Other Name: S-citalopram 20-40 mg orally
Other: Placebo, identifed to participants as "Active medication"
Blue Capsule

Detailed Description:
We performed a single-blinded two-week cross-over randomized controlled trial of two identical oral placebos (described as having either potentially "active" fast-acting antidepressant-like effects or to be "inactive") followed by a 10-week open-label treatment with a selective serotonin reuptake inhibitor (SSRI) or in some cases, another agent as clinically indicated. The volunteers were studied with PET and the µ-opioid receptor selective radiotracer [11C]carfentanil after each 1-week "inactive" and "active" oral placebo treatment. In addition, 1 mL of isotonic saline was administered intravenously (i.v.) within sight of the volunteer during PET scanning every 4 min over 20 min only after the 1-week active placebo treatment, with instructions that the compound may be associated with the activation of brain systems involved in mood improvement. This challenge stimulus was utilized to test the individual capacity to acutely activate endogenous opioid neurotransmission under expectations of antidepressant effect.
  Eligibility

Information from the National Library of Medicine

Choosing to participate in a study is an important personal decision. Talk with your doctor and family members or friends about deciding to join a study. To learn more about this study, you or your doctor may contact the study research staff using the contacts provided below. For general information, Learn About Clinical Studies.


Ages Eligible for Study:   18 Years to 60 Years   (Adult)
Sexes Eligible for Study:   All
Accepts Healthy Volunteers:   No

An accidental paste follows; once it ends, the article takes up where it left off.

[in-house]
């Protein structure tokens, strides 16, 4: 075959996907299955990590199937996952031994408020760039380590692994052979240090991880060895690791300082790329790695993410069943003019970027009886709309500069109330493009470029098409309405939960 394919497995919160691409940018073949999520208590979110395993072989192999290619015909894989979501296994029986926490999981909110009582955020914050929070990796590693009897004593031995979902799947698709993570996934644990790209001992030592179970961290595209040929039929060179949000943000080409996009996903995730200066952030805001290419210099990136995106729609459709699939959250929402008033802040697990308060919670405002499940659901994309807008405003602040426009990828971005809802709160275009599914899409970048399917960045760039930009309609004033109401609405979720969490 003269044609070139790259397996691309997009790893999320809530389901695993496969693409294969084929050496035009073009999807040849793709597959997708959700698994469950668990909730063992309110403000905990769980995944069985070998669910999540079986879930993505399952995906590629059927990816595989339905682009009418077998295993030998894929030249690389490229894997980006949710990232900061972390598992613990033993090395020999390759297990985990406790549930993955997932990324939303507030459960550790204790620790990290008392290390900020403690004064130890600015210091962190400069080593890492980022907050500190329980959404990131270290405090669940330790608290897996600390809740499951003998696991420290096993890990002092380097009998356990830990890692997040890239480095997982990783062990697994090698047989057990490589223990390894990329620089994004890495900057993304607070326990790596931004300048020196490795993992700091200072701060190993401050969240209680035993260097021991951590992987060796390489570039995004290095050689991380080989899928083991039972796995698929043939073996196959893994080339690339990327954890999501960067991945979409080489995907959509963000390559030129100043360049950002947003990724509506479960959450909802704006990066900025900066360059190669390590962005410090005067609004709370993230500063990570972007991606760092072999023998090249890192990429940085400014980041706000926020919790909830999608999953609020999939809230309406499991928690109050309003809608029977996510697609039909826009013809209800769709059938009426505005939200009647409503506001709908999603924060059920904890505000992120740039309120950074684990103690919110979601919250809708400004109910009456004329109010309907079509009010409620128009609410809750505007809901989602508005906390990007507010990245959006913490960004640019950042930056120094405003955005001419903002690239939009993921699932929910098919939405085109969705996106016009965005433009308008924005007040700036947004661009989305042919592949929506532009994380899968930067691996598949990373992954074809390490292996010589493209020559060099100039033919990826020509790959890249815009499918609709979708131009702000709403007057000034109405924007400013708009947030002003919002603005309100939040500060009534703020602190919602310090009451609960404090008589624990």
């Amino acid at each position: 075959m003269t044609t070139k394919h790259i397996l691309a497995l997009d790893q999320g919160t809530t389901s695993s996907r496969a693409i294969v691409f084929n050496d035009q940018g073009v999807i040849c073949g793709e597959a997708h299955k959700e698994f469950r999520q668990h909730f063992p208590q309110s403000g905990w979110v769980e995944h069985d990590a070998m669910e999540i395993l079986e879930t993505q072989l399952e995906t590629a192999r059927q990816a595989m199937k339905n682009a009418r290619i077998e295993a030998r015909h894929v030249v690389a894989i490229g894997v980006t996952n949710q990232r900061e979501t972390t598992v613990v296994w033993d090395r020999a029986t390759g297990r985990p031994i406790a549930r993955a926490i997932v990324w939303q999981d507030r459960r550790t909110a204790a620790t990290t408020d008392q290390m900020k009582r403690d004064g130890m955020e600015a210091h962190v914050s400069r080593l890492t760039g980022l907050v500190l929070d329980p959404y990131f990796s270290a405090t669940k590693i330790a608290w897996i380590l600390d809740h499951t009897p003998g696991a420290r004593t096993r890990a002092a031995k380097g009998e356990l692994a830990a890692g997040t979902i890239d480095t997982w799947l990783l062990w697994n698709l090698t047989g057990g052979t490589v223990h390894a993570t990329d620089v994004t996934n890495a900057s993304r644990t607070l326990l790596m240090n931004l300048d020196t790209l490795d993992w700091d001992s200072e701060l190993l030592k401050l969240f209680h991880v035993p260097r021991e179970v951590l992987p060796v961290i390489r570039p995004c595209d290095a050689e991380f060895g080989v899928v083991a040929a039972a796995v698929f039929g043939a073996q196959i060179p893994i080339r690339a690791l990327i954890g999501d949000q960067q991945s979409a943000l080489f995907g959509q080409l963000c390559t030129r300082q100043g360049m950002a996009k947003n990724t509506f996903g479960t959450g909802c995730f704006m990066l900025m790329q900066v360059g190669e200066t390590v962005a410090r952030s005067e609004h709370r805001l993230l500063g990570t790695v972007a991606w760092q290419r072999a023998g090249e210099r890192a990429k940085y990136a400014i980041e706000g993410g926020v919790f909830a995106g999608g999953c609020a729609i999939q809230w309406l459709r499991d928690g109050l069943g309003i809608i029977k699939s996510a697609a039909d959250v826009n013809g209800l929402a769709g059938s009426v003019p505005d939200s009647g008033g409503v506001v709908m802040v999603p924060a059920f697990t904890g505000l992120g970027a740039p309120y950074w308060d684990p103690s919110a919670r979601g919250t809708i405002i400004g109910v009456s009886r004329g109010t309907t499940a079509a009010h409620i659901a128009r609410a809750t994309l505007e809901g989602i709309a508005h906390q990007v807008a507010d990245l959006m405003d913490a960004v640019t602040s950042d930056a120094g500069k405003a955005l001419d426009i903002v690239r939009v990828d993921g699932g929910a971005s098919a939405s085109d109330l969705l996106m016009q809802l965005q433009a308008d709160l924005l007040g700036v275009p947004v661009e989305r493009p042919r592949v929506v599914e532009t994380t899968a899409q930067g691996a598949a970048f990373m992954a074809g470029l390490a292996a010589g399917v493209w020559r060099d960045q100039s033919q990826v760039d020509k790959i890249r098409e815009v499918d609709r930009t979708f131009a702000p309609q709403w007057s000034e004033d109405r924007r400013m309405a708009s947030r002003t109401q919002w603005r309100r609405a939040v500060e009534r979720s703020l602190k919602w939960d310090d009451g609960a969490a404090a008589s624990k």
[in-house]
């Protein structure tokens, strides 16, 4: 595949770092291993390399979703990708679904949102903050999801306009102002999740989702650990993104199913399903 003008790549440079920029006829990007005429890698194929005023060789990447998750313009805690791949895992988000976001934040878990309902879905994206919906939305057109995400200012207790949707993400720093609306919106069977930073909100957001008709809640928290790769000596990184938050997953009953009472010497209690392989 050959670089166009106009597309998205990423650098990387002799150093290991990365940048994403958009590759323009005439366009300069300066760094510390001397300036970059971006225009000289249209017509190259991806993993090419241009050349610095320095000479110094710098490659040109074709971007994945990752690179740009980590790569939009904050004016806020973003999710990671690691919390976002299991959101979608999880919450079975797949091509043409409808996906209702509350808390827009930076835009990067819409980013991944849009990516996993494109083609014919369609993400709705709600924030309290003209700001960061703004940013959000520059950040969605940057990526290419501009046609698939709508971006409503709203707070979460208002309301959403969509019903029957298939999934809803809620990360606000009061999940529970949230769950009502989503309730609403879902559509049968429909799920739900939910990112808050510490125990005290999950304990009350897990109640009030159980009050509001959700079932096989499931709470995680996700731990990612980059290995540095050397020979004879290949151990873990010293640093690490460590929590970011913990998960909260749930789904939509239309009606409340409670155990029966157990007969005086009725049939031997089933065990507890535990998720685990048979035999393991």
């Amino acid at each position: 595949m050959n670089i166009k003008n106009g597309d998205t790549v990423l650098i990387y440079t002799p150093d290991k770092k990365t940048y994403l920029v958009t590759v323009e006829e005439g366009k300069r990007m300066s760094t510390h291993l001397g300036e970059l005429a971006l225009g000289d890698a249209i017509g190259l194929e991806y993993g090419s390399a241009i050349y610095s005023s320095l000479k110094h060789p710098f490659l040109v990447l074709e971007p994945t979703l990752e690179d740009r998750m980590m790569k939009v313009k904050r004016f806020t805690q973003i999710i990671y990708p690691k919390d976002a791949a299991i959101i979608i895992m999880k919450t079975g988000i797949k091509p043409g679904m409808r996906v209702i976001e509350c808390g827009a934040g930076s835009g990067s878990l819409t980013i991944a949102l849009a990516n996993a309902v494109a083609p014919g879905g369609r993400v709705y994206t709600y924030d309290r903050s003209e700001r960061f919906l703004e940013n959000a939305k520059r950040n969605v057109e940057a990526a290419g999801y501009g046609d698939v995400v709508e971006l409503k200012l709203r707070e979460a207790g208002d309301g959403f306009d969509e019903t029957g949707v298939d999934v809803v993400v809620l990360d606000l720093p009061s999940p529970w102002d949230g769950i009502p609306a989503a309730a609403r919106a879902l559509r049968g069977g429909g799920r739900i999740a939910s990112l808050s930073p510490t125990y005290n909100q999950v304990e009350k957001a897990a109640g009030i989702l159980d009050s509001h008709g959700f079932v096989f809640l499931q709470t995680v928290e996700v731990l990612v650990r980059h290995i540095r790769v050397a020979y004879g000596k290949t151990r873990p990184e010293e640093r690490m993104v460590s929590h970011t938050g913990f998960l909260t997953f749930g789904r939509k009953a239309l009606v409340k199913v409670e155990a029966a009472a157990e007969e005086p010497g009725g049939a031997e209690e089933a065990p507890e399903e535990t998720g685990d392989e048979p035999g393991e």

Criteria

Inclusion Criteria: Inclusion criteria will include:

  • Participants diagnosed with Major Depressive Disorder and will include Hamilton Depressive Rating Scale (HDRS) scores >15

Exclusion Criteria:

  • Comorbid conditions that are medical, neurological or psychiatric, pregnancy, use of hormones (including birth control) or use of psychotropic agents
  • We will only permit certain past anxiety disorder diagnoses, including generalized anxiety, panic, agoraphobia, social phobia
  • We also will exclude left-handed individuals and patients who have used any centrally acting medications or recreational drugs with the past 2 months
  • No history of an implant, pacemaker or pacemaker wires, open heart surgery, artificial heart valve, brain aneurysm surgery, middle ear implant, hearing aid, braces or extensive dental work, cataract surgery or lens implant, implanted mechanical or electrical device, or artificial limb or joint
  • No metallic object in their body (such as braces) or have a history of foreign metallic object in the body such as bullets, BB's, pellets, shrapnel, or other metal fragments
  Contacts and Locations
Information from the National Library of Medicine

To learn more about this study, you or your doctor may contact the study research staff using the contact information provided by the sponsor.

Please refer to this study by its ClinicalTrials.gov identifier (NCT number): NCT02178696


Locations
United States, Michigan
Department of Psychiatry
Ann Arbor, Michigan, United States, 48108
Sponsors and Collaborators
University of Michigan
Investigators
Principal Investigator: Jon-Kar Zubieta, MD, PhD University of Michigan
  More Information

Publications:
Responsible Party: Jon-Kar Zubieta, MD PhD, University of Michigan
ClinicalTrials.gov Identifier: NCT02178696     History of Changes
Other Study ID Numbers: HUM00033328
First Submitted: June 12, 2014
First Posted: July 1, 2014
Results First Submitted: August 4, 2017
Results First Posted: December 5, 2017
Last Update Posted: December 5, 2017
Last Verified: October 2017

Additional relevant MeSH terms:
Antidepressive Agents
Citalopram
Dexetimide
Psychotropic Drugs
Serotonin Uptake Inhibitors
Neurotransmitter Uptake Inhibitors
Membrane Transport Modulators
Molecular Mechanisms of Pharmacological Action
Neurotransmitter Agents
Serotonin Agents
Physiological Effects of Drugs
Antidepressive Agents, Second-Generation
Antiparkinson Agents
Anti-Dyskinesia Agents
Parasympatholytics
Autonomic Agents
Peripheral Nervous System Agents
Muscarinic Antagonists
Cholinergic Antagonists
Cholinergic Agents